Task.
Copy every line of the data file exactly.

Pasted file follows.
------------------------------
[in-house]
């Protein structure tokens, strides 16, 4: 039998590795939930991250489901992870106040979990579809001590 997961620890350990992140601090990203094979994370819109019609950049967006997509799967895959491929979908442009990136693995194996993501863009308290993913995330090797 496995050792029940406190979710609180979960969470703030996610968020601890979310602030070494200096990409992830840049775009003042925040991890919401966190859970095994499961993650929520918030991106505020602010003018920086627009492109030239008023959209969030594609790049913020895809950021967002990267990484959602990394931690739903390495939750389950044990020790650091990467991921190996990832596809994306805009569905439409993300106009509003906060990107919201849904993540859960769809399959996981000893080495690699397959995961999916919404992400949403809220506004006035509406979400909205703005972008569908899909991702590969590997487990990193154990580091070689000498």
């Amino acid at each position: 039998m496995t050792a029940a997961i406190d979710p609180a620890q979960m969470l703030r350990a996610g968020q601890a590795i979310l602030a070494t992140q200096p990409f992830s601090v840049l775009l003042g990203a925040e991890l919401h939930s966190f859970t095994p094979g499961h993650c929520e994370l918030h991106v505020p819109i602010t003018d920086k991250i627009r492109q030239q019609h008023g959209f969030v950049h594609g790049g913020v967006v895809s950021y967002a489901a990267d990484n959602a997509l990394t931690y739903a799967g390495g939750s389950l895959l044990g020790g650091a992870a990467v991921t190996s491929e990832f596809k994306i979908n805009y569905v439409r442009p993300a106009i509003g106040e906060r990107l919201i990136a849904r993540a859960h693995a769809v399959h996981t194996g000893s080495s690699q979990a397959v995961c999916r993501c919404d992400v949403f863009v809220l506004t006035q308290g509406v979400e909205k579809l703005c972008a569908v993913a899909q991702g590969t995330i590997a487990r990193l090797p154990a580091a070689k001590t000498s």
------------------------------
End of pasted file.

[in-house]
């Protein structure tokens, strides 16, 4: 039998590795939930991250489901992870106040979990579809001590 997961620890350990992140601090990203094979994370819109019609950049967006997509799967895959491929979908442009990136693995194996993501863009308290993913995330090797 496995050792029940406190979710609180979960969470703030996610968020601890979310602030070494200096990409992830840049775009003042925040991890919401966190859970095994499961993650929520918030991106505020602010003018920086627009492109030239008023959209969030594609790049913020895809950021967002990267990484959602990394931690739903390495939750389950044990020790650091990467991921190996990832596809994306805009569905439409993300106009509003906060990107919201849904993540859960769809399959996981000893080495690699397959995961999916919404992400949403809220506004006035509406979400909205703005972008569908899909991702590969590997487990990193154990580091070689000498």
């Amino acid at each position: 039998m496995t050792a029940a997961i406190d979710p609180a620890q979960m969470l703030r350990a996610g968020q601890a590795i979310l602030a070494t992140q200096p990409f992830s601090v840049l775009l003042g990203a925040e991890l919401h939930s966190f859970t095994p094979g499961h993650c929520e994370l918030h991106v505020p819109i602010t003018d920086k991250i627009r492109q030239q019609h008023g959209f969030v950049h594609g790049g913020v967006v895809s950021y967002a489901a990267d990484n959602a997509l990394t931690y739903a799967g390495g939750s389950l895959l044990g020790g650091a992870a990467v991921t190996s491929e990832f596809k994306i979908n805009y569905v439409r442009p993300a106009i509003g106040e906060r990107l919201i990136a849904r993540a859960h693995a769809v399959h996981t194996g000893s080495s690699q979990a397959v995961c999916r993501c919404d992400v949403f863009v809220l506004t006035q308290g509406v979400e909205k579809l703005c972008a569908v993913a899909q991702g590969t995330i590997a487990r990193l090797p154990a580091a070689k001590t000498s």